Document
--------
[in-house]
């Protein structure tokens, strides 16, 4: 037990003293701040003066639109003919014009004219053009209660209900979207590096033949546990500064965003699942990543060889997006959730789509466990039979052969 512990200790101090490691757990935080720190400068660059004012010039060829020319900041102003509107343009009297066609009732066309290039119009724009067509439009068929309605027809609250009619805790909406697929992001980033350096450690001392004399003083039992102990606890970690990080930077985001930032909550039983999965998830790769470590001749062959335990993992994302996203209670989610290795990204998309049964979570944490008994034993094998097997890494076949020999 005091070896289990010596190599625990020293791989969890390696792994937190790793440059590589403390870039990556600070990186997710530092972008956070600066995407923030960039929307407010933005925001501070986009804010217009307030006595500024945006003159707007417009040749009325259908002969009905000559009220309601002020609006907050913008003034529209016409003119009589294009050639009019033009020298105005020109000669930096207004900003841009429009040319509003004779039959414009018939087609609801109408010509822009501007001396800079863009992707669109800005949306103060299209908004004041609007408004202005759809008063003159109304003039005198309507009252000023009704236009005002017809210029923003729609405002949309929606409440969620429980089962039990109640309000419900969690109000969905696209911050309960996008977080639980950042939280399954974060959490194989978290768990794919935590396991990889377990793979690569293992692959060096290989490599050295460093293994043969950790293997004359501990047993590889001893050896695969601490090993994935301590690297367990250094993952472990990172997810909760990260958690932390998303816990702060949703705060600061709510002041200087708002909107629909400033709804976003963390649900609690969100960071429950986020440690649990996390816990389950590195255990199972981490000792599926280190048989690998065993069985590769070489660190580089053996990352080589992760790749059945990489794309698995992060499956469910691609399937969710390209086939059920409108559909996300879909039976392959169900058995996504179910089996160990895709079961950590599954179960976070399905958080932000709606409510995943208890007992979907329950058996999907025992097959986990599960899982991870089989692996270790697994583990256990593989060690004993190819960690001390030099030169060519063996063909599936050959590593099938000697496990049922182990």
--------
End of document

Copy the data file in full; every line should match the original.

[in-house]
């Protein structure tokens, strides 16, 4: 037990003293701040003066639109003919014009004219053009209660209900979207590096033949546990500064965003699942990543060889997006959730789509466990039979052969 512990200790101090490691757990935080720190400068660059004012010039060829020319900041102003509107343009009297066609009732066309290039119009724009067509439009068929309605027809609250009619805790909406697929992001980033350096450690001392004399003083039992102990606890970690990080930077985001930032909550039983999965998830790769470590001749062959335990993992994302996203209670989610290795990204998309049964979570944490008994034993094998097997890494076949020999 005091070896289990010596190599625990020293791989969890390696792994937190790793440059590589403390870039990556600070990186997710530092972008956070600066995407923030960039929307407010933005925001501070986009804010217009307030006595500024945006003159707007417009040749009325259908002969009905000559009220309601002020609006907050913008003034529209016409003119009589294009050639009019033009020298105005020109000669930096207004900003841009429009040319509003004779039959414009018939087609609801109408010509822009501007001396800079863009992707669109800005949306103060299209908004004041609007408004202005759809008063003159109304003039005198309507009252000023009704236009005002017809210029923003729609405002949309929606409440969620429980089962039990109640309000419900969690109000969905696209911050309960996008977080639980950042939280399954974060959490194989978290768990794919935590396991990889377990793979690569293992692959060096290989490599050295460093293994043969950790293997004359501990047993590889001893050896695969601490090993994935301590690297367990250094993952472990990172997810909760990260958690932390998303816990702060949703705060600061709510002041200087708002909107629909400033709804976003963390649900609690969100960071429950986020440690649990996390816990389950590195255990199972981490000792599926280190048989690998065993069985590769070489660190580089053996990352080589992760790749059945990489794309698995992060499956469910691609399937969710390209086939059920409108559909996300879909039976392959169900058995996504179910089996160990895709079961950590599954179960976070399905958080932000709606409510995943208890007992979907329950058996999907025992097959986990599960899982991870089989692996270790697994583990256990593989060690004993190819960690001390030099030169060519063996063909599936050959590593099938000697496990049922182990």